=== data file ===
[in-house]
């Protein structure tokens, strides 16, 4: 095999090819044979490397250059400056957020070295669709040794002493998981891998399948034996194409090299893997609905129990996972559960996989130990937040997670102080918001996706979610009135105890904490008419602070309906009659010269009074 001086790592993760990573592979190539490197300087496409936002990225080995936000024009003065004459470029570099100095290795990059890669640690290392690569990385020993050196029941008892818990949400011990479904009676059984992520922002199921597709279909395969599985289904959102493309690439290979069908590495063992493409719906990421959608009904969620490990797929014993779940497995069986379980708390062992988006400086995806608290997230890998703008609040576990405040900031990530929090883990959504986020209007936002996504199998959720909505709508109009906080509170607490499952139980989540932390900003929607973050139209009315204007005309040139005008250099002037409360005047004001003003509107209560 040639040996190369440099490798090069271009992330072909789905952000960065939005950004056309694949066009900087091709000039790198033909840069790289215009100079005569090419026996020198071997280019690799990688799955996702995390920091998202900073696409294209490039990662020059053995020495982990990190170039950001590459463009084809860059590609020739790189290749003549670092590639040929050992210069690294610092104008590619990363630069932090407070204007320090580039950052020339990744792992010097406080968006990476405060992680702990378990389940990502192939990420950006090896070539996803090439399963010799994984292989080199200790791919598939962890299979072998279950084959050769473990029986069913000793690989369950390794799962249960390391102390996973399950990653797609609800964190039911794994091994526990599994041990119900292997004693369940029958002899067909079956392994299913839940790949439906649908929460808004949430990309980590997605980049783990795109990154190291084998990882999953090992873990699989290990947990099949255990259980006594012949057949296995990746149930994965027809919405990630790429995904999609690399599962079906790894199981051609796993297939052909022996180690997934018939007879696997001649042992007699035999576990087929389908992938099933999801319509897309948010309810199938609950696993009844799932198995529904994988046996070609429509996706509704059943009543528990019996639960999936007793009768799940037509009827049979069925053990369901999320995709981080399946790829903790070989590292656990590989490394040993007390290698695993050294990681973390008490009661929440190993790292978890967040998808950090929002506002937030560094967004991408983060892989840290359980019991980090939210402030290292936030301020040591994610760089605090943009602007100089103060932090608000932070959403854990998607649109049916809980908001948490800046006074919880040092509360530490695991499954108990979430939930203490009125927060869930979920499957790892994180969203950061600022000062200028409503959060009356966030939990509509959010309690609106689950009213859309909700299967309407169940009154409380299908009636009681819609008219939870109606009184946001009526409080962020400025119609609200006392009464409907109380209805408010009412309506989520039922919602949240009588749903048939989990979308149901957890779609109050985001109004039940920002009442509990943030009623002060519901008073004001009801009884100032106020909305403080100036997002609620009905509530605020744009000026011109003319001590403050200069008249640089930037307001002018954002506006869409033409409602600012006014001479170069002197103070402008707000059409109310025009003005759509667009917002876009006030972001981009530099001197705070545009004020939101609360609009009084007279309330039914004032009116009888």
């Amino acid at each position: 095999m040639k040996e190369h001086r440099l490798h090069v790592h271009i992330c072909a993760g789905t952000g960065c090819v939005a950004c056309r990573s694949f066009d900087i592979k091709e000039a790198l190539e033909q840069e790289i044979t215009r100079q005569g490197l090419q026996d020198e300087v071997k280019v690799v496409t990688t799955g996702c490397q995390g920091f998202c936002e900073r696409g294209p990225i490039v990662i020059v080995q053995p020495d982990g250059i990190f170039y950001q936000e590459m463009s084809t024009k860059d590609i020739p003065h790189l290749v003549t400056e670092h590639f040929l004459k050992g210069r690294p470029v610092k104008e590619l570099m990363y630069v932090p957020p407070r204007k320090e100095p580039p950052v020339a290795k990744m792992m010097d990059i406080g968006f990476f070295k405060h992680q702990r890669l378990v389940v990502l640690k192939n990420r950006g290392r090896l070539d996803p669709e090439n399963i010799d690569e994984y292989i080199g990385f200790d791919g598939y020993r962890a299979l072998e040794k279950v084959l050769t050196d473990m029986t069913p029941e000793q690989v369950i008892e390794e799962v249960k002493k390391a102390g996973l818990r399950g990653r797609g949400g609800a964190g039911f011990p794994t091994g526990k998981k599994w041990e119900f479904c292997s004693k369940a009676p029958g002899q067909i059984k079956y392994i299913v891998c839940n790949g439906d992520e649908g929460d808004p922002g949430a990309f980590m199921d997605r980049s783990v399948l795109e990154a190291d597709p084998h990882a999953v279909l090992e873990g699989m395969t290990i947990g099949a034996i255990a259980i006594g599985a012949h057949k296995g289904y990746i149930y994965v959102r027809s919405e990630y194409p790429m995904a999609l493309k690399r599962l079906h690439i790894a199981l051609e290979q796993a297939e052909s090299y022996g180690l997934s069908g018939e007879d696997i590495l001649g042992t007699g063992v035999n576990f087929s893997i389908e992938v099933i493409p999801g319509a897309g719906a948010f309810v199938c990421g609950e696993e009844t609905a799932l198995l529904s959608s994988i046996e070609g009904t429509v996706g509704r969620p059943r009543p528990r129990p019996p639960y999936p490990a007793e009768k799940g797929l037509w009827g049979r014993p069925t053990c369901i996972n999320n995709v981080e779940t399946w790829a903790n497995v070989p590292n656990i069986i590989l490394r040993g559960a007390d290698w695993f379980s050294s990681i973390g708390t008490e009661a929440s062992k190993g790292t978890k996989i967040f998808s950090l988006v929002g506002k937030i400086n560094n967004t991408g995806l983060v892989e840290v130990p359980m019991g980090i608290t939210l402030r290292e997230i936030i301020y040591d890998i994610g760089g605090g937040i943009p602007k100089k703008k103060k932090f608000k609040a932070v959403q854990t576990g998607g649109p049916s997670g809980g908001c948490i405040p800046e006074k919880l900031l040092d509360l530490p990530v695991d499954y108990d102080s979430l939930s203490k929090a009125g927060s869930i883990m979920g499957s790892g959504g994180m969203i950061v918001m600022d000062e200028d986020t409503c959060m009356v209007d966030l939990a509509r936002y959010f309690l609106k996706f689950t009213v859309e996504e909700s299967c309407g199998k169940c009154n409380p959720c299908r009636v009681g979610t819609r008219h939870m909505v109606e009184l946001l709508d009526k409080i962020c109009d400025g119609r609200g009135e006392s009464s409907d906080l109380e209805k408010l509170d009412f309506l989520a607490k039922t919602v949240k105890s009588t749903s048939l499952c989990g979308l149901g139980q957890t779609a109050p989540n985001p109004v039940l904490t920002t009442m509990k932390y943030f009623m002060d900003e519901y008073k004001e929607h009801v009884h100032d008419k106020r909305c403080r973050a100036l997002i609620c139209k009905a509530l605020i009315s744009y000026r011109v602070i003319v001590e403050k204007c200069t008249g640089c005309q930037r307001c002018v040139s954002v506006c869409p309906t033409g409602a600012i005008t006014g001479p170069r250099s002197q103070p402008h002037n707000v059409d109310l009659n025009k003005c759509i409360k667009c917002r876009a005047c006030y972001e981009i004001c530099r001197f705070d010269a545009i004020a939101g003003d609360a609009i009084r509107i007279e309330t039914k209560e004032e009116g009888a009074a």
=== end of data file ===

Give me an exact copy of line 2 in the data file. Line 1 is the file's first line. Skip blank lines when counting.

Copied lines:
């Protein structure tokens, strides 16, 4: 095999090819044979490397250059400056957020070295669709040794002493998981891998399948034996194409090299893997609905129990996972559960996989130990937040997670102080918001996706979610009135105890904490008419602070309906009659010269009074 001086790592993760990573592979190539490197300087496409936002990225080995936000024009003065004459470029570099100095290795990059890669640690290392690569990385020993050196029941008892818990949400011990479904009676059984992520922002199921597709279909395969599985289904959102493309690439290979069908590495063992493409719906990421959608009904969620490990797929014993779940497995069986379980708390062992988006400086995806608290997230890998703008609040576990405040900031990530929090883990959504986020209007936002996504199998959720909505709508109009906080509170607490499952139980989540932390900003929607973050139209009315204007005309040139005008250099002037409360005047004001003003509107209560 040639040996190369440099490798090069271009992330072909789905952000960065939005950004056309694949066009900087091709000039790198033909840069790289215009100079005569090419026996020198071997280019690799990688799955996702995390920091998202900073696409294209490039990662020059053995020495982990990190170039950001590459463009084809860059590609020739790189290749003549670092590639040929050992210069690294610092104008590619990363630069932090407070204007320090580039950052020339990744792992010097406080968006990476405060992680702990378990389940990502192939990420950006090896070539996803090439399963010799994984292989080199200790791919598939962890299979072998279950084959050769473990029986069913000793690989369950390794799962249960390391102390996973399950990653797609609800964190039911794994091994526990599994041990119900292997004693369940029958002899067909079956392994299913839940790949439906649908929460808004949430990309980590997605980049783990795109990154190291084998990882999953090992873990699989290990947990099949255990259980006594012949057949296995990746149930994965027809919405990630790429995904999609690399599962079906790894199981051609796993297939052909022996180690997934018939007879696997001649042992007699035999576990087929389908992938099933999801319509897309948010309810199938609950696993009844799932198995529904994988046996070609429509996706509704059943009543528990019996639960999936007793009768799940037509009827049979069925053990369901999320995709981080399946790829903790070989590292656990590989490394040993007390290698695993050294990681973390008490009661929440190993790292978890967040998808950090929002506002937030560094967004991408983060892989840290359980019991980090939210402030290292936030301020040591994610760089605090943009602007100089103060932090608000932070959403854990998607649109049916809980908001948490800046006074919880040092509360530490695991499954108990979430939930203490009125927060869930979920499957790892994180969203950061600022000062200028409503959060009356966030939990509509959010309690609106689950009213859309909700299967309407169940009154409380299908009636009681819609008219939870109606009184946001009526409080962020400025119609609200006392009464409907109380209805408010009412309506989520039922919602949240009588749903048939989990979308149901957890779609109050985001109004039940920002009442509990943030009623002060519901008073004001009801009884100032106020909305403080100036997002609620009905509530605020744009000026011109003319001590403050200069008249640089930037307001002018954002506006869409033409409602600012006014001479170069002197103070402008707000059409109310025009003005759509667009917002876009006030972001981009530099001197705070545009004020939101609360609009009084007279309330039914004032009116009888």